11. Recursion_outside

# Recursive algorithm first attempt algorithm binaryfib

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Recursive algorithm (first attempt): Algorithm BinaryFib ( k ) : Input: Nonnegative integer k Output: The k th Fibonacci number F k if k = 1 then return k else return BinaryFib ( k - 1 ) + BinaryFib ( k - 2 ) © 2010 Goodrich, Tamassia

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Using Recursion 16 Analysis Let n k  be the number of recursive calls by  BinaryFib (k) n 0  = 1 n 1  = 1 n 2  =  n 1  +  n 0  + 1 = 1 + 1 + 1 = 3 n 3  =  n 2  +  n 1  + 1 = 3 + 1 + 1 = 5 n 4  =  n 3  +  n 2  + 1 = 5 + 3 + 1 = 9 n 5  =  n 4  +  n 3  + 1 = 9 + 5 + 1 = 15 n 6  =  n 5  +  n 4  + 1 = 15 + 9 + 1 = 25 n 7  =  n 6  +  n 5  + 1 = 25 + 15 + 1 = 41 n 8  =  n 7  +  n 6  + 1 = 41 + 25 + 1 = 67 . Note that n k  at least doubles every other time That is, n k  > 2 k/2 . It is exponential! © 2010 Goodrich, Tamassia
Using Recursion 17 A Better Fibonacci Algorithm  Use linear recursion instead Algorithm  LinearFibonacci (k):       Input:  A nonnegative integer k       Output:  Pair of Fibonacci numbers (F , F k - 1 )      if  k =  then return  (k 0)      else (i,  j)    =    LinearFibonacci ( -   1) return  (i +j, i)   LinearFibonacci  makes k - 1 recursive calls © 2010 Goodrich, Tamassia

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Using Recursion 18 Multiple Recursion Motivating example:  summation puzzles pot  pan  bib dog  cat  pig boy  girl  baby Multiple recursion:  makes potentially many recursive calls not just one or two © 2010 Goodrich, Tamassia
Using Recursion 19 Algorithm for Multiple Recursion Algorithm PuzzleSolve (k,S,U): Input: Integer k, sequence S, and set U (universe of elements to test) Output: Enumeration of all k-length extensions to S using elements in U without repetitions for all e in U do Remove e from U {e is now being used} Add e to the end of S if k = 1 then Test whether S is a configuration that solves the puzzle if S solves the puzzle then return “Solution found: ” S else PuzzleSolve (k - 1, S,U) Add e back to U {e is now unused} Remove e from the end of S © 2010 Goodrich, Tamassia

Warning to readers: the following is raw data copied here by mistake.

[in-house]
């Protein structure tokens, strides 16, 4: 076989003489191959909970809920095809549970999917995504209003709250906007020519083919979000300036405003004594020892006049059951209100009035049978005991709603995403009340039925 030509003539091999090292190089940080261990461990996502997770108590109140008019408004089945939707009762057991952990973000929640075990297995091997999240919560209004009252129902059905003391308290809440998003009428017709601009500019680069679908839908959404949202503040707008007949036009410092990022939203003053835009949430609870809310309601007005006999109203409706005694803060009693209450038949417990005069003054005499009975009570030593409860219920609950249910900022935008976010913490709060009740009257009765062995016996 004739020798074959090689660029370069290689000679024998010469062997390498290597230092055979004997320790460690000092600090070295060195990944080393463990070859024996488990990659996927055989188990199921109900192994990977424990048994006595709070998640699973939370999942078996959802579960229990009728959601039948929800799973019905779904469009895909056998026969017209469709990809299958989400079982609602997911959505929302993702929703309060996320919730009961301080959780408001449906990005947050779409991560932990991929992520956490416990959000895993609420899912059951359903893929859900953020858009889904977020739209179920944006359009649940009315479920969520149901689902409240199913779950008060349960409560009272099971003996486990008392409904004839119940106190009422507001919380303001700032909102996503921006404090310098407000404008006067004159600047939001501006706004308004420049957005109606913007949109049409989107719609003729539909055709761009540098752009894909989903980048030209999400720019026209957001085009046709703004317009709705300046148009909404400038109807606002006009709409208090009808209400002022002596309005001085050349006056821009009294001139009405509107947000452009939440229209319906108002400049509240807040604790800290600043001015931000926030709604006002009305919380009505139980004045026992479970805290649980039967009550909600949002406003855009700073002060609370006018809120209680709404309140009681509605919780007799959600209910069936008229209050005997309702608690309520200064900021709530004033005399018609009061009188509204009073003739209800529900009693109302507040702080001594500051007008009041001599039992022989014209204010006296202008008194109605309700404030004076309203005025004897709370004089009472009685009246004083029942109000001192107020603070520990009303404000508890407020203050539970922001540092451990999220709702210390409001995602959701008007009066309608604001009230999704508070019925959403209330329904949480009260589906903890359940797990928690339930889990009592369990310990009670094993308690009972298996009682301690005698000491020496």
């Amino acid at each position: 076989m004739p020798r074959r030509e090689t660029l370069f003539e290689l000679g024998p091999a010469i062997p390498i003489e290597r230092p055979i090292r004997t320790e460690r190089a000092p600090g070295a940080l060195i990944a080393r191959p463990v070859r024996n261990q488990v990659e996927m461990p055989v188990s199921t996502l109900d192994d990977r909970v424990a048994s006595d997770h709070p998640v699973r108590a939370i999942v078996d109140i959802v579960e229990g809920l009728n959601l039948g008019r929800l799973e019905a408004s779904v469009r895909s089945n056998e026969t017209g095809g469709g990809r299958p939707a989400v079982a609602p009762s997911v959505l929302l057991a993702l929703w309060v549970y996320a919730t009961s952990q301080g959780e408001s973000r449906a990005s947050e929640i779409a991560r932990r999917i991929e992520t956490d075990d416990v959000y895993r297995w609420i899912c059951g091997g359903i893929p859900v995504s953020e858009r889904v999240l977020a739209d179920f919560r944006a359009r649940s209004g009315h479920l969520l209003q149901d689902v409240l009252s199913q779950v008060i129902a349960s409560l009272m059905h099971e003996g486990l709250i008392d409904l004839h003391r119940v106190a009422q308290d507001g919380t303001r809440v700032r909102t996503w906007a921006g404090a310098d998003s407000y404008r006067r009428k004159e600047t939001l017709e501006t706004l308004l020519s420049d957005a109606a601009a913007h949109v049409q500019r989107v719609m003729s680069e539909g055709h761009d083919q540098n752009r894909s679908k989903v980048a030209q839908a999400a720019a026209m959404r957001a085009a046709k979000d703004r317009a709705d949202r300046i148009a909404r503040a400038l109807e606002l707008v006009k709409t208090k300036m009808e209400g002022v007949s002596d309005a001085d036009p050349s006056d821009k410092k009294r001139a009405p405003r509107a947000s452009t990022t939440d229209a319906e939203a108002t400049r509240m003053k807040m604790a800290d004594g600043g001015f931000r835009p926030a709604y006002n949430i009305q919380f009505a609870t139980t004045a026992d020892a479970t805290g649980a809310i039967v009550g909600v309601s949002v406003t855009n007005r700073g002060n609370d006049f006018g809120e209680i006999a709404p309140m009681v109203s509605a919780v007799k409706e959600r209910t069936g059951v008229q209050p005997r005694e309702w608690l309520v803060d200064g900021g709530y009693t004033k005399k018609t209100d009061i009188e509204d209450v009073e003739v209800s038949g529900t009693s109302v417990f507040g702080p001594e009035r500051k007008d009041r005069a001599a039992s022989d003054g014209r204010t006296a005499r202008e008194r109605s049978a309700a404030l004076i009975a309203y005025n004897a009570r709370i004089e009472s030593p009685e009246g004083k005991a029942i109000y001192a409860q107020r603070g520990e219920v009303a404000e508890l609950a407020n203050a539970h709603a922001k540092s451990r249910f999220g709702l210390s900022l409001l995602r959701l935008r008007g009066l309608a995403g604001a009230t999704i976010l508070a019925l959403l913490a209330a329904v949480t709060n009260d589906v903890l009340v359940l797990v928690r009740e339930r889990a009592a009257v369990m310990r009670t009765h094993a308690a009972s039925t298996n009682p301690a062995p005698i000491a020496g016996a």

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Example © 2010 Stallmann 20 Using Recursion cbb + ba = abc a,b,c stand for 7,8,9; not  necessarily in that order [] {a,b,c} [a] {b,c} a=7 [b] {a,c} b=7 [c] {a,b} c=7 [ab] {c} a=7,b=8 c=9 [ac] {b} a=7,c=8 b=9 [ba] {c} b=7,a=8 c=9 [bc] {a} b=7,c=8 a=9 [ca] {b} c=7,a=8 b=9 [cb] {a} c=7,b=8 a=9 might be able to stop sooner Slide by Matt Stallmann  included with permission. Slide by Matt Stallmann  included with permission. 799 + 98 = 997
Using Recursion 21 Visualizing PuzzleSolve PuzzleSolve (3,(),{a,b,c}) Initial call PuzzleSolve (2,c,{a,b}) PuzzleSolve (2,b,{a,c}) PuzzleSolve (2,a,{b,c}) PuzzleSolve (1,ab,{c}) PuzzleSolve (1,ac,{b}) PuzzleSolve (1,cb,{a}) PuzzleSolve (1,ca,{b}) PuzzleSolve (1,bc,{a}) PuzzleSolve (1,ba,{c}) abc acb bac bca cab cba © 2010 Goodrich, Tamassia
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Recursive algorithm first attempt Algorithm BinaryFib k...

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